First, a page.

• The program has moved menus from 95% processed foods to 90% foods made from scratch
  • There is now a salad bar in EVERY school
  • All trans fats and high fructose corn syrup have been eradicated from the menus
  • There are NO fried foods served
  • The milk that is now served contains no synthetic hormones
  • Locally produced grass-fed hotdogs and hamburgers have replaced the commodity versions
  • Fresh fruits and vegetables are sourced locally, seasonally and organically whenever possible

Goals for the coming year include providing organic milk in the lunchroom. Although the financial reality of this prospect is daunting, Ann Cooper is convinced that this is an important step. “Children drink a lot of milk in school. It has long been a key source of nutrients and calories in our school lunch programs. It is our responsibility to ensure that the milk we supply to school children is the safest and highest quality we can make it.”

And how about the school gardens—do they contribute to the overall success of Ann’s efforts in the lunchroom? When asked this question, Ann replies again without hesitation, “Yes. When kids have the opportunity to experience for themselves their connection to the earth, to the soil, to the beauty of the garden, to the food that they help to make grow there, the hardest work is done. Kids get it. In fact, they love it. I couldn’t do what I do with the lunch program without the educational connection happening through the garden and cooking program. It is an equal partner in this overall effort to turn the tide of childhood nutrition.”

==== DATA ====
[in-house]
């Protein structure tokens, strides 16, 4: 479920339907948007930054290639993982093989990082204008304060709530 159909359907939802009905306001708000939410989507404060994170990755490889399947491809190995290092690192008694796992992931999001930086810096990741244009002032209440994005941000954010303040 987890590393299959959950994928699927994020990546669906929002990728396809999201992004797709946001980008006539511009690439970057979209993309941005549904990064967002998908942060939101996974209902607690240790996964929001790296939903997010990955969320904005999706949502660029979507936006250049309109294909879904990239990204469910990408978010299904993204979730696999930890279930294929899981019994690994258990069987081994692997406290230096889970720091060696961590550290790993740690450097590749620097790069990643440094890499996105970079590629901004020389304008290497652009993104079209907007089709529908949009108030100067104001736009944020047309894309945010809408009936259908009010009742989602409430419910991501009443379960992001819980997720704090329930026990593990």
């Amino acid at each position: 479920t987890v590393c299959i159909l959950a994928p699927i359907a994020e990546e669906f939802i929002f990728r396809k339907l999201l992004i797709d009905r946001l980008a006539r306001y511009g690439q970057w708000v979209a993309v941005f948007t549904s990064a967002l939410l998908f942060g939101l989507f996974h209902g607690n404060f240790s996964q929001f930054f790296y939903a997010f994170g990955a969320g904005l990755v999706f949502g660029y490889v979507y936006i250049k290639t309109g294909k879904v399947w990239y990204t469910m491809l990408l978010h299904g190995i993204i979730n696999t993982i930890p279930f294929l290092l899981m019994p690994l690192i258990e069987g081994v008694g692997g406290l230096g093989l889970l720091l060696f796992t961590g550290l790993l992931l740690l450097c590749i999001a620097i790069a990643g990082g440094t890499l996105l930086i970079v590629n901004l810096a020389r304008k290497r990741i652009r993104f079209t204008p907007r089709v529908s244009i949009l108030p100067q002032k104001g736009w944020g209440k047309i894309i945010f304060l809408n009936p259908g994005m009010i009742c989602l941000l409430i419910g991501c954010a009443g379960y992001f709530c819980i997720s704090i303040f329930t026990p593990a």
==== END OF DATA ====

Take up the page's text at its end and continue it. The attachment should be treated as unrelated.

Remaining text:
Nurtured by Chef Ann and other dedicated proponents, this collection of programs continues to grow. Melanie Okamoto, California Nutrition Network’s Program Supervisor for the BUSD, proudly explains how the garden component of this multifaceted program provides many educational benefits while it reinforces the healthy foods message for the children. “The school garden coordinators work to interest and involve the academic teachers to enhance their classroom curriculum, and in turn, the garden’s educational reach. Whether through literature, art, math or earth sciences, the learning opportunities inherent in the garden are almost limitless.”

Perhaps most important, however, is the connection made from the garden to the kitchen classroom and then to the lunchroom. The fresh fruits, vegetables, herbs and other garden goodies that students plant, produce, and harvest get integrated into lesson plans in kitchen classrooms. There the children transform their harvest into dishes to taste and share, doubling their sense of team work and accomplishment. Not only can they grow it, they can cook it too! With the blessing of the students’ approving taste buds, these same foods and recipes move to the food service and lunch program menu, where the children put it all into action – they eat it!

Chef Ann Cooper, Courtesy of the Chef Ann Foundation

Chef Ann Cooper, Courtesy of the Chef Ann Foundation

Clearly, Ann Cooper and the School Lunch Initiative are making a tremendous amount of progress toward improving child nutrition in the schools. This holistic approach—teaching the next generation to care about the source of their food, the health of their bodies, and their connection to the health of the earth—is something we can ALL cheer about.